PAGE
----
SIXTEEN Defilements: 1. three fetters (samyojana), 2. three unvirtuous roots (akusalamula), 3. three fluxes (asrava), 4. four floods (ogha), 5. four connections (yoga), 6. four attachments (grahana), 7. four ties to the body (kayagrantha), 8. five hindrances (nivarana), 9. five fetters (samyojana), 10. five fetters of the lower realms, (avarabhagiyasamyojana), 11. five fetters of the upper realms (urdhvabhagiyasamyojana) (see Ten Fetters), 12. five views (drsti), 13. six desires (kamakaya), 14. seven contaminants (anusaya). 15. nine fetters (samyojana), 16. ninety-eight contaminants (anusaya).
SIXTEEN Arhats: when Buddha was about to enter final nirvāṇa he entrusted his teachings to a group of 16 great Arhats and their disciples.


EIGHTEEN Root Bodhisattva Downfalls: praising oneself and belittling others; not sharing dharma teachings or wealth; not listening to others’ apologies; discarding the Mahayana teachings and propounding made-up ones; taking offerings; forsaking the holy dharma; disrobing monastics or committing such acts as stealing their robes; committing any of the five heinous crimes; holding a distorted, antagonistic outlook; destroying places such as towns; teaching voidness to those whose minds are untrained; turning others away from full enlightenment; turning others away from their pratimoksha vows; belittling the shravaka vehicle; proclaiming a false realization of voidness; accepting what has been stolen from the Triple Gem; establishing unfair policies; giving up bodhichitta. 18 Elements: the 6 sense organs, their objects, their perceptions.
EIGHTEEN Types of Questions of Fen Yang: asking for instruction, presenting one’s understanding, investigating and discerning, meeting of minds, wrapping up/focusing, mental activity, seeking out, not understanding, lifting up, posing a question, intentional question, using things/events, real question, fabricated question, making sure, eliciting, clarifying, silent question.
EIGHTEEN Arhats: depicted in Mahayana Buddhism as the original followers of Gautama Buddha who have followed the Noble Eightfold Path and attained the four stages of enlightenment. : The Arhat Who Rides a Deer, The Joyous Arhat, The Arhat Raising an Alms Bowl, The Arhat Who Holds a Pagoda, The Arhat Who Meditates, The Arhat Who Crossed Rivers, The Arhat Astride an Elephant, The Arhat Who Plays With a Lion, The Arhat Who Reveals His Heart, The Long-Armed Arhat, The Arhat Deep in Thought, The Arhat Who Cleans His Ears, The Cloth Bag Arhat, The Banana Arhat, The Arhat With Long Eyebrows, The Gatekeeper Arhat, The Arhat Who Mastered a Dragon, The Arhat Who Tamed a Tiger.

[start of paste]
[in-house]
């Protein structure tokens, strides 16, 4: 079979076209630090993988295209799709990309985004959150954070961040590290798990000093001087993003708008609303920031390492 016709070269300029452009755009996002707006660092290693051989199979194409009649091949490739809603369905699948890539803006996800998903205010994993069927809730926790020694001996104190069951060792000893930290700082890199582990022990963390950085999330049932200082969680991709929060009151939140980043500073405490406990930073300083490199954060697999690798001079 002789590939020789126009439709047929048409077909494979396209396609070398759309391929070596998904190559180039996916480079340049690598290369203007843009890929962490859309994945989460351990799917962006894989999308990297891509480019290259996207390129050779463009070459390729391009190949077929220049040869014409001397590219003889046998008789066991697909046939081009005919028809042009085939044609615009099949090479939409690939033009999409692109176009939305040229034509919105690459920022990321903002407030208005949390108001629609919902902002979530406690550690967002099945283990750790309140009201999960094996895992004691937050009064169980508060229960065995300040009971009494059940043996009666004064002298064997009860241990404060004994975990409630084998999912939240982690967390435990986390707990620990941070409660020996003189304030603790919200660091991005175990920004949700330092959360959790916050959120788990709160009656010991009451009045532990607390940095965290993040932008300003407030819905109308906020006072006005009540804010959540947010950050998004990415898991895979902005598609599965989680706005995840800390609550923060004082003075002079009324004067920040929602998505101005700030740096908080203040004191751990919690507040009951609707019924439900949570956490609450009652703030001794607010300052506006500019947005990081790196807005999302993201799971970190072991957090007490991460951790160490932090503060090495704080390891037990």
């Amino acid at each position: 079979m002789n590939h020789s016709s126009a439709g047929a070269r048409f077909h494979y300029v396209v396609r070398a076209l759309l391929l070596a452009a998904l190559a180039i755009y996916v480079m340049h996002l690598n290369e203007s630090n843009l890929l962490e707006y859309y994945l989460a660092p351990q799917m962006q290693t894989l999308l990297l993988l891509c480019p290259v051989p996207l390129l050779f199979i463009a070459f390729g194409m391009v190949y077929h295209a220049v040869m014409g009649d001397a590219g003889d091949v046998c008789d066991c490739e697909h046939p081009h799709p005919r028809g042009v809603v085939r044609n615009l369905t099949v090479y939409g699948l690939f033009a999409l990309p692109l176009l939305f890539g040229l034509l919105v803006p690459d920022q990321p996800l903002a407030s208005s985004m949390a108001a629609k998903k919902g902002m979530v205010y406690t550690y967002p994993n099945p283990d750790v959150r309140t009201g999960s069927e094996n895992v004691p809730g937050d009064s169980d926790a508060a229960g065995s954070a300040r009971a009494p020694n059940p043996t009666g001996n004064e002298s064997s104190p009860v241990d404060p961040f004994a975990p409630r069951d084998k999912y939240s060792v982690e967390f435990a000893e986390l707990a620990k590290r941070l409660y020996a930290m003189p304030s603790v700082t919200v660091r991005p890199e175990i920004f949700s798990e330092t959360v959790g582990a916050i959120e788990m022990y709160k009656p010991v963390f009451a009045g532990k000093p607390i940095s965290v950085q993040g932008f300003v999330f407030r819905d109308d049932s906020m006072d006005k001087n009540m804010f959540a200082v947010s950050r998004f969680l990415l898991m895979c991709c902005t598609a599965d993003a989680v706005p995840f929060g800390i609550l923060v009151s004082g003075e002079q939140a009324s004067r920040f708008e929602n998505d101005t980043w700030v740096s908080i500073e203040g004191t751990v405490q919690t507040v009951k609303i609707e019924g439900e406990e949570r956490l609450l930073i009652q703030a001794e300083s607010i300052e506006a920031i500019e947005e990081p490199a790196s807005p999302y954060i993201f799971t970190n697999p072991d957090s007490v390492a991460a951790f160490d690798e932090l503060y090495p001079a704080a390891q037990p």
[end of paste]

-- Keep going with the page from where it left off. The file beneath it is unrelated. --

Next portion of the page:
EIGHTEEN Principal Insights: 1. The contemplation of impermanence abandons the perception of permanence. 2. The contemplation of suffering abandons the perception of pleasure. 3. The contemplation of non-self abandons the perception of self. 4. The contemplation of disenchantment abandons delighting. 5. The contemplation of fading away abandons lust. 6. The contemplation of cessation abandons originating. 7. The contemplation of relinquishment abandons grasping. 8. The contemplation of destruction abandons the perception of compactness. 9. The contemplation of passing away abandons the accumulation of karma. 10. The contemplation of change abandons the perception of stability. 11. The contemplation of the sign-less abandons the sign. 12. The contemplation of the desire-less abandons desire. 13. The contemplation of voidness abandons adherence (to the notion of permanent self). 14. The higher wisdom of insight into phenomena abandons adherence due to grasping at a core. 15. Correct knowledge and vision abandons adherence due to confusion. 16. The contemplation of danger abandons adherence due to attachment. 17. The contemplation of reflection abandons non-reflection. 18. The contemplation of turning away abandons adherence due to bondage.
EIGHTEEN All Knowable Things (dhatus): the six sense objects (visible forms, sounds, smells, tastes, textures, mental objects), six sense faculties (eye faculty, ear faculty, nose faculty, tongue faculty, body faculty, mental faculty), the six sense consciousnesses, eye-consciousness, ear-consciousness, nose-consciousness, tongue-consciousness, body-consciousness, mind-consciousness).
EIGHTEEN Freedoms and Advantages of Human Birth: freedom from the eight states where there is no opportunity to practice the Dharma (hells/preta realms, animals, long-living gods, uncivilized lands, incomplete faculties, wrong views, a buddha has not come). The Five Circumstantial Advantages (a buddha has come, he has taught the Dharma, the teachings have survived, there are followers of the teachings, there are favourable conditions for Dharma practice. The Five Personal Advantages (being a human being, born in a central land, with faculties intact, lifestyle not harmful or wrong, with faith in the three pitakas).